Crater Lake’s annual snowfall gradually declining
Crater Lake National Park averaged 460 inches of snow each year between 2000 and 2013. Though that’s plenty of powder for the thousands of cross-country skiers and snowshoers who visit each year, it’s much less than what the park got in the 1930s and 1940s — when the annual average was more than 600 inches.
“The really surprising thing was seeing how much snow used to fall here in the 1930s and ’40s,” Crater Lake park ranger Dave Grimes told the Statesman Journal. “It has been a very gradual decline, but when you look at the numbers, it’s something that definitely sticks out.”
The measurements taken at the 6,540-foot level don’t take into account the current season, the fourth-worst on record and 43 percent of normal as of Friday. Four seasons in the 1940s are also missing because of World War II.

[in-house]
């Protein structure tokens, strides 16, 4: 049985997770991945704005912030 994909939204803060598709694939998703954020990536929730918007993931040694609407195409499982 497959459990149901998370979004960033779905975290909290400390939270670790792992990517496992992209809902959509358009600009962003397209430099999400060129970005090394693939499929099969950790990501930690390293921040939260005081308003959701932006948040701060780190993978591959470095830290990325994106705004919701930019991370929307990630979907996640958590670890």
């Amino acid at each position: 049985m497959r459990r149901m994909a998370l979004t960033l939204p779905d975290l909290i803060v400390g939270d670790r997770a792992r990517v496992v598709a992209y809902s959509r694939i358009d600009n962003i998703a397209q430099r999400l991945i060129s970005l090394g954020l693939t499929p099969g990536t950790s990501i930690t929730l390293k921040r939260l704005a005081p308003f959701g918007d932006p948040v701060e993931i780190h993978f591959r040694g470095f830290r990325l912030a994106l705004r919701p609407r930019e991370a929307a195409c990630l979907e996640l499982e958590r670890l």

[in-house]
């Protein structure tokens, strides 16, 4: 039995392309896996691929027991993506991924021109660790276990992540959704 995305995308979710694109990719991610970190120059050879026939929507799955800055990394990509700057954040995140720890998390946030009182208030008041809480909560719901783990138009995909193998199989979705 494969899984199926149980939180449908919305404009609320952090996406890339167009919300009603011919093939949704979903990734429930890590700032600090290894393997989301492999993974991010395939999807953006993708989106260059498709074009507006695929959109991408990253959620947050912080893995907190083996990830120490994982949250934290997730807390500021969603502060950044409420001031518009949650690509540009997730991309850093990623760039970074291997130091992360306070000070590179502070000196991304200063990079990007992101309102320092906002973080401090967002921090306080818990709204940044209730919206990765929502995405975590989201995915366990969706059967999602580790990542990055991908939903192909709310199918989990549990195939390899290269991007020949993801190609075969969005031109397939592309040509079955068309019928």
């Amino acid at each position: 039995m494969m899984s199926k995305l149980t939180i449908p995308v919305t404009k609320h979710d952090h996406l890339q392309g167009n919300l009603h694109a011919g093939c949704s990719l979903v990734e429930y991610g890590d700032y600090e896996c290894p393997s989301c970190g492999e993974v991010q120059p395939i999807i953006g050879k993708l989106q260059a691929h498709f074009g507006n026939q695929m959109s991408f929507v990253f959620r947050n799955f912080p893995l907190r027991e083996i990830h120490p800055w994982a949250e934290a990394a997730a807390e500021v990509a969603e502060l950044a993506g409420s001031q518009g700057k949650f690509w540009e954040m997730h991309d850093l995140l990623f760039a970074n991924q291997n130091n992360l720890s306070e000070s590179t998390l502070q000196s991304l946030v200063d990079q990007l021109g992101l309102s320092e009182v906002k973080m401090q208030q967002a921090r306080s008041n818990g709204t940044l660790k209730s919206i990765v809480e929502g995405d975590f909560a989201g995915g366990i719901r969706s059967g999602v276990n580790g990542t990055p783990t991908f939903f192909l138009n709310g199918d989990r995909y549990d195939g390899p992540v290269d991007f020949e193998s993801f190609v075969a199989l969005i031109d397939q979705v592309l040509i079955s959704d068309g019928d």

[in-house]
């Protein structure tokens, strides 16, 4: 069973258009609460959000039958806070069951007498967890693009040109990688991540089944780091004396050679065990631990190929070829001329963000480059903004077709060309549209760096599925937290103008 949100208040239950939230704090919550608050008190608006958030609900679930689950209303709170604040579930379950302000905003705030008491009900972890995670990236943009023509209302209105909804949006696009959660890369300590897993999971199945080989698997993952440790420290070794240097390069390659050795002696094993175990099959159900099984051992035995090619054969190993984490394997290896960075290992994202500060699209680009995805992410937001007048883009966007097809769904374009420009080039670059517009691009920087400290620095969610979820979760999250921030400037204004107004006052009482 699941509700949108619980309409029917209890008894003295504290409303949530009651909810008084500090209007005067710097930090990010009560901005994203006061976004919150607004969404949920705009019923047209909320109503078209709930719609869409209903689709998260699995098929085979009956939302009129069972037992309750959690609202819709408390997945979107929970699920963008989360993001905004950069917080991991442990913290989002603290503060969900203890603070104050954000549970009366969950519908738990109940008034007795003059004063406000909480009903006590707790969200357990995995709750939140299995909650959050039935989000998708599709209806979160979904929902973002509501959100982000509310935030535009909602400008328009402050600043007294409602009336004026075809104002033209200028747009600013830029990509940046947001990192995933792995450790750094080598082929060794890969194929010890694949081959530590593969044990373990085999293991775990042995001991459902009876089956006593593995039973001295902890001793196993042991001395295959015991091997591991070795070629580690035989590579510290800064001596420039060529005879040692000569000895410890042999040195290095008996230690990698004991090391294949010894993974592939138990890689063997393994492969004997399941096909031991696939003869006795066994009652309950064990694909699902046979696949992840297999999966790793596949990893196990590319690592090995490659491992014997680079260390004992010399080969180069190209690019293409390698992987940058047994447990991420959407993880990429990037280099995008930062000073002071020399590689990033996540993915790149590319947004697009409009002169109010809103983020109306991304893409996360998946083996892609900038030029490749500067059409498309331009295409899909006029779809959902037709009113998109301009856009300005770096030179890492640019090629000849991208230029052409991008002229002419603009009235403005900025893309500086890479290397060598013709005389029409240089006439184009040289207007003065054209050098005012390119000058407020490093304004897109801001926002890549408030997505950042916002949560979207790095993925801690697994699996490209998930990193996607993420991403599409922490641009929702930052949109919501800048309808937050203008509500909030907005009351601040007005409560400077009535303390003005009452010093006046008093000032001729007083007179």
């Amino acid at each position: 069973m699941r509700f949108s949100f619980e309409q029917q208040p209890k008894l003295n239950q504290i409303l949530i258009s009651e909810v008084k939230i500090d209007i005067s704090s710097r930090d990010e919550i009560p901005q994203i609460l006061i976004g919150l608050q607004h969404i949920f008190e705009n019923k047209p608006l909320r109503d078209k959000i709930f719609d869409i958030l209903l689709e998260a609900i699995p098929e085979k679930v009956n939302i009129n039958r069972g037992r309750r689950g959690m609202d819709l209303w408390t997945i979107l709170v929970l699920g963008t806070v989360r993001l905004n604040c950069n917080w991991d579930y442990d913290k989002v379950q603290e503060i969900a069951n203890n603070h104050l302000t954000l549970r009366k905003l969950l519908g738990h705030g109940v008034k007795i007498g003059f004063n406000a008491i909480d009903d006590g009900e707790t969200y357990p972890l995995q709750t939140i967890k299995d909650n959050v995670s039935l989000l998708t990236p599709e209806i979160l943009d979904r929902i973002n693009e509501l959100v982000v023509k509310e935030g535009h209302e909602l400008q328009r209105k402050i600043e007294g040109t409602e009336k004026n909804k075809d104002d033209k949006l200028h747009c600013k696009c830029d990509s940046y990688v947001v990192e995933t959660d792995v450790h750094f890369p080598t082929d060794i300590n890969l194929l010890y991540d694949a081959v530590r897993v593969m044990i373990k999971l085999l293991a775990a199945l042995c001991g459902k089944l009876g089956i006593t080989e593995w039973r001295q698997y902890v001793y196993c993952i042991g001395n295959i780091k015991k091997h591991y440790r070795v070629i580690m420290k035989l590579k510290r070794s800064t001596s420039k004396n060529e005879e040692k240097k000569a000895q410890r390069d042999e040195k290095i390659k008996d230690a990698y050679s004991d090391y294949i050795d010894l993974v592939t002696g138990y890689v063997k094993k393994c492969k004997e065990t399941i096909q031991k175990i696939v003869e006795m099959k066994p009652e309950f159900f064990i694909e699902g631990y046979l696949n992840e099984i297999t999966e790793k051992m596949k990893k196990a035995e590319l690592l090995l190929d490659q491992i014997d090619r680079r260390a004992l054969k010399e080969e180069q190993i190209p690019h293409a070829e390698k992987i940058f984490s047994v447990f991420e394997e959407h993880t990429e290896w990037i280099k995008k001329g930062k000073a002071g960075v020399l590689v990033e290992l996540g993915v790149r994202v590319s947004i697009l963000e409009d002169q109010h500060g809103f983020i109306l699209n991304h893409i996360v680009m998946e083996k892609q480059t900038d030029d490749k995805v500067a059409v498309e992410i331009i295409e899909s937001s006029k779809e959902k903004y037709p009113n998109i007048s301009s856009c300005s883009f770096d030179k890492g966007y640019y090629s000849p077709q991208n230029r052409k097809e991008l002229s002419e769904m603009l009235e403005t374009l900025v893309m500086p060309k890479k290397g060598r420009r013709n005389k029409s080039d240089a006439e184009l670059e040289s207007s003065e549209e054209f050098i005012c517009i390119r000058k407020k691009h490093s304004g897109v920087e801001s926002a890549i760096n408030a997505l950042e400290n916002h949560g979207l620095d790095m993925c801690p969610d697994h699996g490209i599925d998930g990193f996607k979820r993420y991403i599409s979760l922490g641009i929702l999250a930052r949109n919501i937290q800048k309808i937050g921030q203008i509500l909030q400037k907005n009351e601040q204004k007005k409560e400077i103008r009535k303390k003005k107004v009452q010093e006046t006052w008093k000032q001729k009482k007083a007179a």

Before 1930, the weather station was shuffled between lower and higher locations, so the snow totals are not considered reliable by those who track them.
The trend is important because snow, for a variety of reasons, is the lifeblood of the southern Oregon park, Grimes said.
“The first of which is that it provides water for Crater Lake itself,” Grimes said. “One of the reasons it’s considered the cleanest and clearest lake in the world is that it’s mostly pure snowmelt.”
The snowmelt also provides drinking water at the park, and seasonal water to the Rogue and Klamath basins for irrigation, fish, plants and wildlife. Grimes also noted that animals like voles and the snowshoe hare depend on snow for survival.
“Rain is just not as valuable as snow because it just runs off right away and it’s gone,” Grimes said. “I think a lot of the really heavy rain we get in spring and fall used to fall as snow.”
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